On top of sharing a great community, Ilse and Carl, generous and accommodating hosts, took Jud and me to tour nearby towns along the beautiful North Cape area:  Ipswich, Halibut Point, Rockport, Newburyport, Gloucester and the Rocky Neck Art Colony, and historic sites like the Choate bridge (1764) and the General Patton house, soon to be a museum. We browsed at antique shops, souvenir stores, and various galleries; admired ocean fronts, boats, ships and lighthouses; reminisced about our PC days in Ukraine; shared fantastic meals and camaraderie.  Best of all, we savored a kinship that crosses time and space, and made many new memories.  Historic Americana all the way. A feast for the spirit, food for the soul.
Linda's cottage. A creative soul, a producer of plays and special events,
 she painted a spirited dragon all around it. 
Gloucester, the famed fishing village where the ship in "The Perfect Storm" went to sea and never came back. Monument to Fishermen, upper right, which is surrounded by a granite wall etched with the names of those who have died at sea. Sailor Stan's Cafe in the famous Rocky Neck Art Colony, and a few artists' cottages (lower right).  With Ilse, Carl and Bea at our  "farewell"  all-you-can-eat steak dinner at old Weathervane Tavern in Hamilton (lower left). "Okay," Carl called out, "hands outstretched!"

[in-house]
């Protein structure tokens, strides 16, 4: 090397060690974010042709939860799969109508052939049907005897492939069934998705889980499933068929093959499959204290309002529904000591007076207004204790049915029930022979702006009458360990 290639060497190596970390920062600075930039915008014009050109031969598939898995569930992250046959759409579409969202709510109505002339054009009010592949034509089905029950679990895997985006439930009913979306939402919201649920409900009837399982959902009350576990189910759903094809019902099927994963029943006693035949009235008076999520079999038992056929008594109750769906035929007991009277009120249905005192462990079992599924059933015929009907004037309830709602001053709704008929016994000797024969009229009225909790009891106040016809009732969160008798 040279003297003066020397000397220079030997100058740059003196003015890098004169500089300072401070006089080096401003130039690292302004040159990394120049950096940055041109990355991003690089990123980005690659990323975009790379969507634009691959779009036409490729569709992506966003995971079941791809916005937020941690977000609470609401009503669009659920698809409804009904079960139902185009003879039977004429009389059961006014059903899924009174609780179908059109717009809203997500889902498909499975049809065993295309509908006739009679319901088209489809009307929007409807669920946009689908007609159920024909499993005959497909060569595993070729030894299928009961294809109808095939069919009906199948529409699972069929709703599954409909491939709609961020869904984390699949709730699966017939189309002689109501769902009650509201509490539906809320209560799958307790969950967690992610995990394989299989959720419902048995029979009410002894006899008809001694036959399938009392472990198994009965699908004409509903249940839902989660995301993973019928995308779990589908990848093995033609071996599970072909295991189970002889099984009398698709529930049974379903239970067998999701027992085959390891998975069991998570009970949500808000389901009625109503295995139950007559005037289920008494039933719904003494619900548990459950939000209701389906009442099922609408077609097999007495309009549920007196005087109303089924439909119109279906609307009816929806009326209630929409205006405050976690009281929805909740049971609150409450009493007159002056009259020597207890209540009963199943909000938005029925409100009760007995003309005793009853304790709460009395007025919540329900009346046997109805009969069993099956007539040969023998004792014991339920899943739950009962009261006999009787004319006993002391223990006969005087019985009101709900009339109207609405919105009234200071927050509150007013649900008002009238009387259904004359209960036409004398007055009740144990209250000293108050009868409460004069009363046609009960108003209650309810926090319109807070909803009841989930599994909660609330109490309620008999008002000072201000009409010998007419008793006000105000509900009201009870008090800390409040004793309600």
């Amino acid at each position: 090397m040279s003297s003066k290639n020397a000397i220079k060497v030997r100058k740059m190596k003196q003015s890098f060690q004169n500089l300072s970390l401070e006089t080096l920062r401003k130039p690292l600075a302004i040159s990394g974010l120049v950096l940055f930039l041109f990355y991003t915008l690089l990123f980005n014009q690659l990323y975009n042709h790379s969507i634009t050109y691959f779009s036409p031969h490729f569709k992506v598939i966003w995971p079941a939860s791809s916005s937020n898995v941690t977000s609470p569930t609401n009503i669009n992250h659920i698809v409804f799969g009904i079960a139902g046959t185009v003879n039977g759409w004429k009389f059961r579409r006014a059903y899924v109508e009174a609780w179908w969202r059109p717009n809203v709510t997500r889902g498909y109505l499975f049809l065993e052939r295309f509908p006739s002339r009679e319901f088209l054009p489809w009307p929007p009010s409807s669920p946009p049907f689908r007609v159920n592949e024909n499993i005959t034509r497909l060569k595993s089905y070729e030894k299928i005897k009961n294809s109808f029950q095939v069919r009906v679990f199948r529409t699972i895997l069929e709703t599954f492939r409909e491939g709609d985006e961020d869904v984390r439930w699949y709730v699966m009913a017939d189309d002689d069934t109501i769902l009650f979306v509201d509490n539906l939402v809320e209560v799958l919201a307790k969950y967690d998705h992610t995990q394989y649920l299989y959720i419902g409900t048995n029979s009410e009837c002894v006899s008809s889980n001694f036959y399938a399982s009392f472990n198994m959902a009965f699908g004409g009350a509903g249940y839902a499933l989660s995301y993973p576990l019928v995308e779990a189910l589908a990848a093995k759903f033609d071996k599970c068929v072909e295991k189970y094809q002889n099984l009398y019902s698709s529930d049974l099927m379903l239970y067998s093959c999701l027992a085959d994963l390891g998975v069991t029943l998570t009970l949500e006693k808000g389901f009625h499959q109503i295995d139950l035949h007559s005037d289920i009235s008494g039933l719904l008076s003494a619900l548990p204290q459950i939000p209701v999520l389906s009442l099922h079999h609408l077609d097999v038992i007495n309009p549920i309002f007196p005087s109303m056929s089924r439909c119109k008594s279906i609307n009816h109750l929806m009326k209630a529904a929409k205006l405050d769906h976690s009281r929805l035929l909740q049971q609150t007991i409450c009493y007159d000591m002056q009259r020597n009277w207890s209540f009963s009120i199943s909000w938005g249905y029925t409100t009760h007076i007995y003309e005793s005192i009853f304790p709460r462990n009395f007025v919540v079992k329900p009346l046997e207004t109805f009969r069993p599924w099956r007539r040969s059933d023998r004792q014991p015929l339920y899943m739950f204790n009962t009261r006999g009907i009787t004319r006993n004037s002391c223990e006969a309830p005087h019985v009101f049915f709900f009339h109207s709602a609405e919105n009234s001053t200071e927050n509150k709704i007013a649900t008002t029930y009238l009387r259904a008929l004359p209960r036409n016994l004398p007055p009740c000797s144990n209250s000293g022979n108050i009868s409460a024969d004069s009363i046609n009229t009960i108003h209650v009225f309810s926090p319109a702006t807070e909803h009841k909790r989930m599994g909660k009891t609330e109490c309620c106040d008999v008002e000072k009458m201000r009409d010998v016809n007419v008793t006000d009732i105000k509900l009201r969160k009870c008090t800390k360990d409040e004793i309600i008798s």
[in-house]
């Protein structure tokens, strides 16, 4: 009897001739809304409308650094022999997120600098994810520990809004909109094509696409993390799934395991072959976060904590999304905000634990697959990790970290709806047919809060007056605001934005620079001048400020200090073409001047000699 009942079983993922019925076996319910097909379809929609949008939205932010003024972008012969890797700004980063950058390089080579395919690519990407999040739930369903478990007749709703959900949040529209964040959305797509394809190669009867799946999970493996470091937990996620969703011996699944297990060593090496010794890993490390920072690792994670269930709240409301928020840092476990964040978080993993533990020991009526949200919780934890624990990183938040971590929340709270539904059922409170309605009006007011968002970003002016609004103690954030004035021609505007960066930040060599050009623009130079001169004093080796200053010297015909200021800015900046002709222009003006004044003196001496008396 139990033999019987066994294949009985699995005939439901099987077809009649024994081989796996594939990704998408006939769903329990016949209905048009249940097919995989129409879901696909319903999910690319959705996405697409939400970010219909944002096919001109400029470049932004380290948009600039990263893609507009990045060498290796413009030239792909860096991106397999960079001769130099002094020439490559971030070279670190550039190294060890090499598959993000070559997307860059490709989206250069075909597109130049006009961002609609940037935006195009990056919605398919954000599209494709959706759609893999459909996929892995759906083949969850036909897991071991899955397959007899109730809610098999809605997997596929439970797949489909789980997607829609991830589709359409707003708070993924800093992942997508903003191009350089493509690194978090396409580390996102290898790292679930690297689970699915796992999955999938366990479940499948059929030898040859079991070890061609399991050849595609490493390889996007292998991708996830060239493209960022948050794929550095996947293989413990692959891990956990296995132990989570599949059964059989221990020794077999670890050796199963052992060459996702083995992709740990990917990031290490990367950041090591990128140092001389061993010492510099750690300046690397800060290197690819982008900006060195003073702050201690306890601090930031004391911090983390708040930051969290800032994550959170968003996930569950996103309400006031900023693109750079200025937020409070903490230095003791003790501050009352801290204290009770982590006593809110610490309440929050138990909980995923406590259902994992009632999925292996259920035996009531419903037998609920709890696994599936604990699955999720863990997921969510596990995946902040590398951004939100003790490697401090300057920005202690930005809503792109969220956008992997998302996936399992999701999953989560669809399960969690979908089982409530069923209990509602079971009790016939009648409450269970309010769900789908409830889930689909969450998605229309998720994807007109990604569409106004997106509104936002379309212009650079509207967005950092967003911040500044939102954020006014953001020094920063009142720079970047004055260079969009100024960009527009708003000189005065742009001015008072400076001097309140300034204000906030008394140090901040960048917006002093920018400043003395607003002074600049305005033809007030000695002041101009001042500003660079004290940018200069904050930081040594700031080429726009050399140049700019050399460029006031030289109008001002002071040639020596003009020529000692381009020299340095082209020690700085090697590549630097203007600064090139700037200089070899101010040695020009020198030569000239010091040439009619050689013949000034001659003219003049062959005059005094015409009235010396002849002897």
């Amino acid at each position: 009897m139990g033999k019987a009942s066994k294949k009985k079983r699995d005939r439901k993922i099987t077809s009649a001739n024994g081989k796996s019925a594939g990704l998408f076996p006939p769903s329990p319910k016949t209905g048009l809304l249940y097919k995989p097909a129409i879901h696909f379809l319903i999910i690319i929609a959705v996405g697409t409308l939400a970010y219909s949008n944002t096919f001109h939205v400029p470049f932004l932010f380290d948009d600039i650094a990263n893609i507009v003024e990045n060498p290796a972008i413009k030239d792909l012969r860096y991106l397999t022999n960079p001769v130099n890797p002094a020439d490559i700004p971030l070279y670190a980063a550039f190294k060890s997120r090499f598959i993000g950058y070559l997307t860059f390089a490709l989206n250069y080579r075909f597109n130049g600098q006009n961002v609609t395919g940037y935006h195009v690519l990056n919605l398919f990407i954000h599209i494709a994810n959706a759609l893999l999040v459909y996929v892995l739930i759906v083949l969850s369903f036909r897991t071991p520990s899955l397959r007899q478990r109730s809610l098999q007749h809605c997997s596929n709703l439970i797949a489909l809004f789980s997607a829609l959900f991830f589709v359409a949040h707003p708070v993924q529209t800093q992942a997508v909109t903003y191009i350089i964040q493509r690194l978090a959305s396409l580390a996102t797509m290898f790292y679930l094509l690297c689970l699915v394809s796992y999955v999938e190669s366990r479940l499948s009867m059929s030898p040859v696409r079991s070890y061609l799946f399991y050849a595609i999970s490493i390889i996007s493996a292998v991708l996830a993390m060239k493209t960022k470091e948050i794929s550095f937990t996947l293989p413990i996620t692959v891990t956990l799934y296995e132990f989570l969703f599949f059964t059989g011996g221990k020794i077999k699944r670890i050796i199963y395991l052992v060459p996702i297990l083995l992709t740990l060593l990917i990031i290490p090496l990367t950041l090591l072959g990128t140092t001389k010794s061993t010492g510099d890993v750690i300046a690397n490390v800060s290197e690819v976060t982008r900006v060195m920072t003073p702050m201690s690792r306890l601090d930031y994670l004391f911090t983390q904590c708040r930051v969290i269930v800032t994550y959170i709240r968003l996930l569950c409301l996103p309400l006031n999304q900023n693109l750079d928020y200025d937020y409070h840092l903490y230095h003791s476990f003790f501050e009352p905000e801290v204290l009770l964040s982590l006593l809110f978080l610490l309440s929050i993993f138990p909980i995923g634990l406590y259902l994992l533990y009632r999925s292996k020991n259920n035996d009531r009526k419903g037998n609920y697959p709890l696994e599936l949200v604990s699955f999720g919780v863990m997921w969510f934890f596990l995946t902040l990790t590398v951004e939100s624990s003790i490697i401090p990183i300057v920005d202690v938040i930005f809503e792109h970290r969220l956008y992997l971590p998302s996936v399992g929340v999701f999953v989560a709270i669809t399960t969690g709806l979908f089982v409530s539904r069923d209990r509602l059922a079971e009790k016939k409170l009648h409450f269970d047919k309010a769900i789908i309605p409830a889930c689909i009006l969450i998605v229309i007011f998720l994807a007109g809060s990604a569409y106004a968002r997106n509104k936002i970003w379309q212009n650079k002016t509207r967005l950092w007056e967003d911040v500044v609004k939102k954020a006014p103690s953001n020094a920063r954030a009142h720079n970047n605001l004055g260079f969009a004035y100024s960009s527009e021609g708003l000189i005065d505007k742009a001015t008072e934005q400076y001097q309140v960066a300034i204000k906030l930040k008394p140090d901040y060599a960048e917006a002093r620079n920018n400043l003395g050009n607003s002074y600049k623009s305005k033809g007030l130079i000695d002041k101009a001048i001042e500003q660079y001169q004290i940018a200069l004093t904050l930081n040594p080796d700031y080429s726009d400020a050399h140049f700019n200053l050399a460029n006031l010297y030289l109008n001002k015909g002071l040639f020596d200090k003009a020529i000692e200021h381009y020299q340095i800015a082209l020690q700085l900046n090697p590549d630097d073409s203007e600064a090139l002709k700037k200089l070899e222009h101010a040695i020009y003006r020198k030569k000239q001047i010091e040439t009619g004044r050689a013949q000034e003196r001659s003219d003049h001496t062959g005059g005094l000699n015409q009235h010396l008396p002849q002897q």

Halibut Point, a beautiful site, where Carl, Ilse and friends picnic on the large granite boulders.
Powerful storms have shifted their configuration over time, an amazing phenomenon. A lovely path
leads to the rocky shore (lower right corner)
"Perhaps Loren's path," the ever-kind Jud says to me. 

On to colorful Rockport, once known for its timber (for boatmaking), fishing, and granite quarries like Halibut point.


Choate Bridge 1764 in Ipswich (upper left), then over to lovely Newburyport.  Carl on the waterfront. Great dinner
 (clams, scallops and shrimp) at famed Clam Box on way back to Asbury Grove.
There's ALWAYS a line to get in. General Patton's homesite and future museum (right corner).




Thursday, July 18, 2013

Mr. Atomic: Explosive Art

Art by Mr. Atomic owned and photographed by
my granddaughter: wide-eyed innocent-looking-
but-not boys, and below, a somber  Edgar Allan Poe,
the 19th-century Gothic poet and mystery writer.